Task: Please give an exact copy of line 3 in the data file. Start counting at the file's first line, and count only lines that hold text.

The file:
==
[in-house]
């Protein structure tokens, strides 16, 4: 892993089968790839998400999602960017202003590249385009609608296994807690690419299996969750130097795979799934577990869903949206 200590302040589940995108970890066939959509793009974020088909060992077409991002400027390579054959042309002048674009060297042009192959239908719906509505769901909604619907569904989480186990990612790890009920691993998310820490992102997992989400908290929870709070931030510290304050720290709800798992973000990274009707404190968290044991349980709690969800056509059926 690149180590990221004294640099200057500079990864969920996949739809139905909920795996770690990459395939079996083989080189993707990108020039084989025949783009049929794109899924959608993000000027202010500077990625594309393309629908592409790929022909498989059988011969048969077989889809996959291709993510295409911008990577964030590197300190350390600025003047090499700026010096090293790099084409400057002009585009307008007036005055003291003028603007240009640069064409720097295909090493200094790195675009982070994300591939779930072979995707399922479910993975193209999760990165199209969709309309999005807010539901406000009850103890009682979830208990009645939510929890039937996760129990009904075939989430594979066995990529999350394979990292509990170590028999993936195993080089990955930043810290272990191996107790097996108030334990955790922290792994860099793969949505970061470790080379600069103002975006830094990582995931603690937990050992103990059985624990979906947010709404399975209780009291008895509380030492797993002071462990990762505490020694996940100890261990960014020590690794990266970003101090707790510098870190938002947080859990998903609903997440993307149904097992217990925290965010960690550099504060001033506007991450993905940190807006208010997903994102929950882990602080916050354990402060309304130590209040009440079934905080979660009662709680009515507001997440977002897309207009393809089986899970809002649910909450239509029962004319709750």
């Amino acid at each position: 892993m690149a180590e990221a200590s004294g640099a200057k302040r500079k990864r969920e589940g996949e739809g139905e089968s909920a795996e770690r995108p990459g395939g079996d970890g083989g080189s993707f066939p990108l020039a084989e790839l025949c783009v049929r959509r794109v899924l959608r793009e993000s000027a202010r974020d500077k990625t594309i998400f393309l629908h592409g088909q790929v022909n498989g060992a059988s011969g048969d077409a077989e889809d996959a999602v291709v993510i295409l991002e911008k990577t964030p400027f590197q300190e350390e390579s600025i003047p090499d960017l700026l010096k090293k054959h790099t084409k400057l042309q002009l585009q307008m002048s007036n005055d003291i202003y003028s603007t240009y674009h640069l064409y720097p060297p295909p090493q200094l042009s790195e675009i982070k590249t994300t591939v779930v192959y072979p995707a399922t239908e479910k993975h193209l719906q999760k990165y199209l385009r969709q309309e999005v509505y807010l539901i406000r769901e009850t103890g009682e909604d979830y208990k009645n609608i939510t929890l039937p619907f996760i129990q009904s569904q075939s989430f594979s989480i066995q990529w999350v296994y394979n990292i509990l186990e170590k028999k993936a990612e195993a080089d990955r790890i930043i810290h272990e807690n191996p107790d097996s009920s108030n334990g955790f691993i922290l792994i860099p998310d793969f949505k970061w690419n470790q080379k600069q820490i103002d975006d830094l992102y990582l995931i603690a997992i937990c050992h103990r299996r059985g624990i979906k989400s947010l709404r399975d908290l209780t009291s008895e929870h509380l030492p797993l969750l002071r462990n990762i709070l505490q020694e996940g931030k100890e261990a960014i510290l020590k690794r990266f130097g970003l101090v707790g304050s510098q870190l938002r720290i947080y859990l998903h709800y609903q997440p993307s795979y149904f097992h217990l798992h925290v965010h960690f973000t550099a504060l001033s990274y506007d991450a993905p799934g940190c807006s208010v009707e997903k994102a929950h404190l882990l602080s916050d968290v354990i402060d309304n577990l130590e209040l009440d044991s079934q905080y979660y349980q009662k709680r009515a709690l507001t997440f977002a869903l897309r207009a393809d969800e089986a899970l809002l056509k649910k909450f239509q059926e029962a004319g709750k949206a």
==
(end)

């Amino acid at each position: 892993m690149a180590e990221a200590s004294g640099a200057k302040r500079k990864r969920e589940g996949e739809g139905e089968s909920a795996e770690r995108p990459g395939g079996d970890g083989g080189s993707f066939p990108l020039a084989e790839l025949c783009v049929r959509r794109v899924l959608r793009e993000s000027a202010r974020d500077k990625t594309i998400f393309l629908h592409g088909q790929v022909n498989g060992a059988s011969g048969d077409a077989e889809d996959a999602v291709v993510i295409l991002e911008k990577t964030p400027f590197q300190e350390e390579s600025i003047p090499d960017l700026l010096k090293k054959h790099t084409k400057l042309q002009l585009q307008m002048s007036n005055d003291i202003y003028s603007t240009y674009h640069l064409y720097p060297p295909p090493q200094l042009s790195e675009i982070k590249t994300t591939v779930v192959y072979p995707a399922t239908e479910k993975h193209l719906q999760k990165y199209l385009r969709q309309e999005v509505y807010l539901i406000r769901e009850t103890g009682e909604d979830y208990k009645n609608i939510t929890l039937p619907f996760i129990q009904s569904q075939s989430f594979s989480i066995q990529w999350v296994y394979n990292i509990l186990e170590k028999k993936a990612e195993a080089d990955r790890i930043i810290h272990e807690n191996p107790d097996s009920s108030n334990g955790f691993i922290l792994i860099p998310d793969f949505k970061w690419n470790q080379k600069q820490i103002d975006d830094l992102y990582l995931i603690a997992i937990c050992h103990r299996r059985g624990i979906k989400s947010l709404r399975d908290l209780t009291s008895e929870h509380l030492p797993l969750l002071r462990n990762i709070l505490q020694e996940g931030k100890e261990a960014i510290l020590k690794r990266f130097g970003l101090v707790g304050s510098q870190l938002r720290i947080y859990l998903h709800y609903q997440p993307s795979y149904f097992h217990l798992h925290v965010h960690f973000t550099a504060l001033s990274y506007d991450a993905p799934g940190c807006s208010v009707e997903k994102a929950h404190l882990l602080s916050d968290v354990i402060d309304n577990l130590e209040l009440d044991s079934q905080y979660y349980q009662k709680r009515a709690l507001t997440f977002a869903l897309r207009a393809d969800e089986a899970l809002l056509k649910k909450f239509q059926e029962a004319g709750k949206a």